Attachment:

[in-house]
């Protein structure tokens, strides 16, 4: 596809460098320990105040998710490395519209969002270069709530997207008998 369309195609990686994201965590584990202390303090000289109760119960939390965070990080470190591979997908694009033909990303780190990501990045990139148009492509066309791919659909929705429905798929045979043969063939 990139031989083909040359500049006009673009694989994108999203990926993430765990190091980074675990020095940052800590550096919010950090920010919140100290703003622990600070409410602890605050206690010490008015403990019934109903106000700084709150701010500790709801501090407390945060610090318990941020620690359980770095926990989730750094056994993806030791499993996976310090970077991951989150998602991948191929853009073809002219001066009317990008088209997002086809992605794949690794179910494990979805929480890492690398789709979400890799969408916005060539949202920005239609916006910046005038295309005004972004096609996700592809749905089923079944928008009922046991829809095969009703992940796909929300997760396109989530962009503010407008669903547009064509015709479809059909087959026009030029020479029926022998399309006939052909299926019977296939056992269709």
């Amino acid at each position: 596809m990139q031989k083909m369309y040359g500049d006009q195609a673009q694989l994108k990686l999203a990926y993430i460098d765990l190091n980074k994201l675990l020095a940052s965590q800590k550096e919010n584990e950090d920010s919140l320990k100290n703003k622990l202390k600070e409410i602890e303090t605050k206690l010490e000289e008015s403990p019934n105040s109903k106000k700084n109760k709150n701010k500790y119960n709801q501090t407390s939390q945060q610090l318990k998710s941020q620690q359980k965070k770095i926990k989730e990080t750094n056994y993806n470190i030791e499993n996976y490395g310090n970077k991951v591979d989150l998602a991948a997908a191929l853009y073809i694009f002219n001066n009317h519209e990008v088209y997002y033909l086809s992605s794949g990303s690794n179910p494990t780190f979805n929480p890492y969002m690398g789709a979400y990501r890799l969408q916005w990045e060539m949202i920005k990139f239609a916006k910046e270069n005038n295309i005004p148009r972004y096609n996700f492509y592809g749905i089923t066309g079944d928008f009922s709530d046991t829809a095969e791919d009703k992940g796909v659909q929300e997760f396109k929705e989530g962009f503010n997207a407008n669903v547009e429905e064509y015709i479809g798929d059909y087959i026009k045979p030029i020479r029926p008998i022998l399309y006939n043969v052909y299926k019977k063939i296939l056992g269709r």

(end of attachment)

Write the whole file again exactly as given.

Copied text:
[in-house]
């Protein structure tokens, strides 16, 4: 596809460098320990105040998710490395519209969002270069709530997207008998 369309195609990686994201965590584990202390303090000289109760119960939390965070990080470190591979997908694009033909990303780190990501990045990139148009492509066309791919659909929705429905798929045979043969063939 990139031989083909040359500049006009673009694989994108999203990926993430765990190091980074675990020095940052800590550096919010950090920010919140100290703003622990600070409410602890605050206690010490008015403990019934109903106000700084709150701010500790709801501090407390945060610090318990941020620690359980770095926990989730750094056994993806030791499993996976310090970077991951989150998602991948191929853009073809002219001066009317990008088209997002086809992605794949690794179910494990979805929480890492690398789709979400890799969408916005060539949202920005239609916006910046005038295309005004972004096609996700592809749905089923079944928008009922046991829809095969009703992940796909929300997760396109989530962009503010407008669903547009064509015709479809059909087959026009030029020479029926022998399309006939052909299926019977296939056992269709």
């Amino acid at each position: 596809m990139q031989k083909m369309y040359g500049d006009q195609a673009q694989l994108k990686l999203a990926y993430i460098d765990l190091n980074k994201l675990l020095a940052s965590q800590k550096e919010n584990e950090d920010s919140l320990k100290n703003k622990l202390k600070e409410i602890e303090t605050k206690l010490e000289e008015s403990p019934n105040s109903k106000k700084n109760k709150n701010k500790y119960n709801q501090t407390s939390q945060q610090l318990k998710s941020q620690q359980k965070k770095i926990k989730e990080t750094n056994y993806n470190i030791e499993n996976y490395g310090n970077k991951v591979d989150l998602a991948a997908a191929l853009y073809i694009f002219n001066n009317h519209e990008v088209y997002y033909l086809s992605s794949g990303s690794n179910p494990t780190f979805n929480p890492y969002m690398g789709a979400y990501r890799l969408q916005w990045e060539m949202i920005k990139f239609a916006k910046e270069n005038n295309i005004p148009r972004y096609n996700f492509y592809g749905i089923t066309g079944d928008f009922s709530d046991t829809a095969e791919d009703k992940g796909v659909q929300e997760f396109k929705e989530g962009f503010n997207a407008n669903v547009e429905e064509y015709i479809g798929d059909y087959i026009k045979p030029i020479r029926p008998i022998l399309y006939n043969v052909y299926k019977k063939i296939l056992g269709r």